Etvhed Glass Xiang Qi Set (Chinese Chess).
Offered here is an Etched Glass Xiang Qi Set (Chinese Chess). The 32 individual round faceted etched glass chess pieces measure 1.3″ in diameter by 3/8″ thick. The brown-stained wooden folding chessboard/storage box measures 21″ by 15-3/4″ opened. Each of the chessmen are identified by Chinese calligraphy engraved in Black or Red on one side. The playing field is gold foil-backed glass which is inlaid into the box interior. The coins and gold foil-backed glass chessboard in this Ebony Xiang Qi Set are in like-new condition. The brown-stained wooden folding storage box shown some minor scuffing on the exterior surfaces.
Xiangqi is also known as Chinese chess. It is one of the oldest forms of chess and one of the most popular board games in China. It is related to Western Chess, Chaturanga, Shogi, Indian chess and Janggi. There are several differences between Xiangqi and Western Chess. The most significant are the new piece, the Cannon (pao), which must have a “screen” to capture; a rule forbidding the Kings (or Generals) from directly opposing each other; the ability to block the Knight, Pawn promotion; the river, which the Elephants can’t cross; and the Fortress or Palace, which confines the King and his advisors (Visors).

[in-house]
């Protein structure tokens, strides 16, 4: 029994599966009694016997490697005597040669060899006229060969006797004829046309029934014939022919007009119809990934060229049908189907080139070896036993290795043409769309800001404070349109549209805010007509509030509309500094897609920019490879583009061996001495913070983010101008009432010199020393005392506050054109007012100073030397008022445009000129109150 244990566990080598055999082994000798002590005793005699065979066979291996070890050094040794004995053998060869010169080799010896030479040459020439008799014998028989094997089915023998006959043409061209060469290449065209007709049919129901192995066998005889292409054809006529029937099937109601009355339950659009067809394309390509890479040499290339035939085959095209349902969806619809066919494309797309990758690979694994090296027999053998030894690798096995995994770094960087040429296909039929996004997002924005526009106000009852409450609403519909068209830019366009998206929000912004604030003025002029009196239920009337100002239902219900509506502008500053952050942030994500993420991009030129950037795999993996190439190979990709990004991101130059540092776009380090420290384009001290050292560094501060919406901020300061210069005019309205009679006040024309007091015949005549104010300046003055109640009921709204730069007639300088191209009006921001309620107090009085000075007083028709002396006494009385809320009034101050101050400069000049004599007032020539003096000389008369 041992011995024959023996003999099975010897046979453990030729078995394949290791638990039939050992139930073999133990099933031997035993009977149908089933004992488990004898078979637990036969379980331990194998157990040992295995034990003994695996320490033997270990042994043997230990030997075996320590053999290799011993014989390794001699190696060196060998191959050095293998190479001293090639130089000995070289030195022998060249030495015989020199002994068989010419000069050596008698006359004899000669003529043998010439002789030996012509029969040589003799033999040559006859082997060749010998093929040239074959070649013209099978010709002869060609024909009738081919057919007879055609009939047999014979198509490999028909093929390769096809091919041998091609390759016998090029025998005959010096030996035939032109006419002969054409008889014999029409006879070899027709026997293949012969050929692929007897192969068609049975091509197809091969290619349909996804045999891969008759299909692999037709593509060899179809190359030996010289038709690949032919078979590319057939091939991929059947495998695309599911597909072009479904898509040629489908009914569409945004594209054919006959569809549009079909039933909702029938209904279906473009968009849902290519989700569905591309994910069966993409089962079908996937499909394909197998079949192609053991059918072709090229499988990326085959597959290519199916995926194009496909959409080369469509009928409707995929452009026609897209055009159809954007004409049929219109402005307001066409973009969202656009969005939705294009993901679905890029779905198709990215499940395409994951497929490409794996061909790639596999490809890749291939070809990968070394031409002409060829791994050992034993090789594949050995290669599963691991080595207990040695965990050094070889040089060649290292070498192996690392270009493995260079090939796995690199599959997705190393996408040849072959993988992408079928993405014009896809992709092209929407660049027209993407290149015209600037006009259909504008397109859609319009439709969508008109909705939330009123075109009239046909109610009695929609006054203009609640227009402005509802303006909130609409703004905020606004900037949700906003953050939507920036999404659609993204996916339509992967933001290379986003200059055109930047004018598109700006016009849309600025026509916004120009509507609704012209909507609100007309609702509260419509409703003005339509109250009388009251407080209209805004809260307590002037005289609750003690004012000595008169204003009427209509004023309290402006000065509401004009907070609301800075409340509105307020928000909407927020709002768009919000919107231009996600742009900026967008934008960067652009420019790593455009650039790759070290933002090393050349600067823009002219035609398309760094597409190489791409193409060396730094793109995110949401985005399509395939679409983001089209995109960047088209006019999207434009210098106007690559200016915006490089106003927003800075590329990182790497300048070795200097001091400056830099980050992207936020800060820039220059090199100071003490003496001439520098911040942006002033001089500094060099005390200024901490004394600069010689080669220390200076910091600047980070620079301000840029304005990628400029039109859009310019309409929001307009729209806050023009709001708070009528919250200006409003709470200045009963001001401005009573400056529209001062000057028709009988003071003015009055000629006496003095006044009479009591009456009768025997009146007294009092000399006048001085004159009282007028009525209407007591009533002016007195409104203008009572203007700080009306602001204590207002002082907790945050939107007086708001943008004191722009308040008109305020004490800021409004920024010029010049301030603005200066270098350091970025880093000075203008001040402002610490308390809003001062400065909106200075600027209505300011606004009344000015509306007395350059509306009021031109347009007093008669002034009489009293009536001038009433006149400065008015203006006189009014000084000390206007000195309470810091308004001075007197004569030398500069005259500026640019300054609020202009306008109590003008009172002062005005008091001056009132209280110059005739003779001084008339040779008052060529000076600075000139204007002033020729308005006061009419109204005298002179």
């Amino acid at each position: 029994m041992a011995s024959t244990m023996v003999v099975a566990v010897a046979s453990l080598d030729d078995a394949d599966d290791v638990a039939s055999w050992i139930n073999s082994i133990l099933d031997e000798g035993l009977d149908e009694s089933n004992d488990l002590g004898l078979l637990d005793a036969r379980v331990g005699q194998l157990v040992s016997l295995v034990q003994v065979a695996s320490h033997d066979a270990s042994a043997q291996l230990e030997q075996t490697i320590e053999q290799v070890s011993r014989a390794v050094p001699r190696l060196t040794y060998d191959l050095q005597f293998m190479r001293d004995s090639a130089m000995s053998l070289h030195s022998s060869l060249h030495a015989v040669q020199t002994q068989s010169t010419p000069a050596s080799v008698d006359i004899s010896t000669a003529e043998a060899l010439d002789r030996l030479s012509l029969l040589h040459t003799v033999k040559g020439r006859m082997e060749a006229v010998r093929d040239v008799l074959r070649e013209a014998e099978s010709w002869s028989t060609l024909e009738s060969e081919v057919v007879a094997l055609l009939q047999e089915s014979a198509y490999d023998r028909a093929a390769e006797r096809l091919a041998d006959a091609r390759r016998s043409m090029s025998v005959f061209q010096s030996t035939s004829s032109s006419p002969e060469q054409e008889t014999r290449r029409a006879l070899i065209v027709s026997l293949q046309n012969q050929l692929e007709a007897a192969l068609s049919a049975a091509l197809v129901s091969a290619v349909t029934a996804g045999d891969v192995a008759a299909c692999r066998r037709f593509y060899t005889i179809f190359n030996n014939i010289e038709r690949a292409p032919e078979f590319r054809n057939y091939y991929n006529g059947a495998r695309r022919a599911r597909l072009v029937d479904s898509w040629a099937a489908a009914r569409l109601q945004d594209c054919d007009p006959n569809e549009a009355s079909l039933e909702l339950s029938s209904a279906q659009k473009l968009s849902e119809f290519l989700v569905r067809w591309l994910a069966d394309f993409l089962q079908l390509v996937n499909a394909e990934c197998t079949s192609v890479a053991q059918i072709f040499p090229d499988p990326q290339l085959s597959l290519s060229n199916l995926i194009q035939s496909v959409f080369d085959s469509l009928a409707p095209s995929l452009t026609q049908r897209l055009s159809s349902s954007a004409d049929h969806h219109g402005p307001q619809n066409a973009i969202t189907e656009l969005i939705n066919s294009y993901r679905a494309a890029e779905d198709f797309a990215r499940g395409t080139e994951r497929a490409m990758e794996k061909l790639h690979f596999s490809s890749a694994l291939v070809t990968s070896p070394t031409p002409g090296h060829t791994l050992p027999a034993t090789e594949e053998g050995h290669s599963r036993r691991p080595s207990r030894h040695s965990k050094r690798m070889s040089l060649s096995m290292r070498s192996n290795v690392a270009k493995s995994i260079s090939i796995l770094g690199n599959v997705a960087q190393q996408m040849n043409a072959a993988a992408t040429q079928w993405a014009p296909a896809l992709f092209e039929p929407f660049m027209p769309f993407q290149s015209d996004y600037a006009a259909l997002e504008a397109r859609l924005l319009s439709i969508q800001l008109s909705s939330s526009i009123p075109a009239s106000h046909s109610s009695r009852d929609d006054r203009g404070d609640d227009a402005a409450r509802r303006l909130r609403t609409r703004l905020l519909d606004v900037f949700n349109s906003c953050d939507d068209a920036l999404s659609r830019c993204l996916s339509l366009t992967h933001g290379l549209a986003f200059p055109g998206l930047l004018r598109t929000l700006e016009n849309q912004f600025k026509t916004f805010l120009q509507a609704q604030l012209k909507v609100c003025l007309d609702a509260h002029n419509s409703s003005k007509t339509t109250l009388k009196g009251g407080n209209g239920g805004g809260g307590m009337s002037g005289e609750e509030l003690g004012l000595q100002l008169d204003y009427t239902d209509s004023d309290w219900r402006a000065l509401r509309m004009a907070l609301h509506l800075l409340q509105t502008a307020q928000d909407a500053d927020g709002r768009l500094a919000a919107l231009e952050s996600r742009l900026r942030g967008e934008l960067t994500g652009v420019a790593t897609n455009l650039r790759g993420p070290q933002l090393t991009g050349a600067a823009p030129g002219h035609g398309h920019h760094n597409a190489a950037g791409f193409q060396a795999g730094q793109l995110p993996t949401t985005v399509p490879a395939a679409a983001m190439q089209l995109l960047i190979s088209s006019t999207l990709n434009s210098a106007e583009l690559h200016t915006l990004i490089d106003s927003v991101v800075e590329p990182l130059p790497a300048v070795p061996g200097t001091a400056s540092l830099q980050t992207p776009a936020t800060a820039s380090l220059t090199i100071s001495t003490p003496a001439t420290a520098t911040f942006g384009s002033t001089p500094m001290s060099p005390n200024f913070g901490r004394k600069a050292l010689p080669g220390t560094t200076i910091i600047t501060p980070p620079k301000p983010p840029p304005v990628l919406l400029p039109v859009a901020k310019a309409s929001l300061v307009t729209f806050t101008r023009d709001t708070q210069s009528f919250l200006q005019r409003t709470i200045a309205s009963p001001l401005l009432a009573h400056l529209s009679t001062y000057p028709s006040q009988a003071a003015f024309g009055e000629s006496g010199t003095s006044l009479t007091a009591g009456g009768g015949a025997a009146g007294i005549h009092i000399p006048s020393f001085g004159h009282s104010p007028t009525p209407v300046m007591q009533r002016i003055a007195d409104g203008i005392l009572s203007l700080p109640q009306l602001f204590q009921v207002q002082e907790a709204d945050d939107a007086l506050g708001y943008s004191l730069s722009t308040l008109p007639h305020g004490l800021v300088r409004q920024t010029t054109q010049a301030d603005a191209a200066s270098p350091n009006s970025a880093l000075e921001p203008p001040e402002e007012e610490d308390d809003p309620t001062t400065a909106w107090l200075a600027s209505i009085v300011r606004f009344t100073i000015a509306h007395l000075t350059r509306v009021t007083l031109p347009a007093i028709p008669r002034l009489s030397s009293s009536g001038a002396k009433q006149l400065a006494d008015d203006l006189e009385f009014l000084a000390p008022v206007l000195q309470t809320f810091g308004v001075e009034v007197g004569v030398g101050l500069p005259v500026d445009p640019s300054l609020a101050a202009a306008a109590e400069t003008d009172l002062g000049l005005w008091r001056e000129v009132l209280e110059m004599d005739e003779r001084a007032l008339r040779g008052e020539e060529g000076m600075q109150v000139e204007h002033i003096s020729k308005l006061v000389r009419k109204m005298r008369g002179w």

The Etched Glass Xiang Qi Set battlefield is composed of 9 vertical lines (files) and 10 horizontal lines (ranks) with the pieces being played on the intersections. On the center of each edge of the board is the fortress or palace, which is 3 by 3 lines (9 points) with four diagonal lines that extend outward from the center forming an “X” shape. Dividing the two opposing sides of the board is a river, located between the fifth and sixth ranks. The river is often marked with the Chinese characters, 楚河 “Chǔ Hé” meaning “Chu River”, and 漢界 (汉界 in simplified Chinese), “Hàn Jiè”, meaning “Han border”, a reference to the Chu-Han War. Some boards have the starting points of soldiers marked with symbols.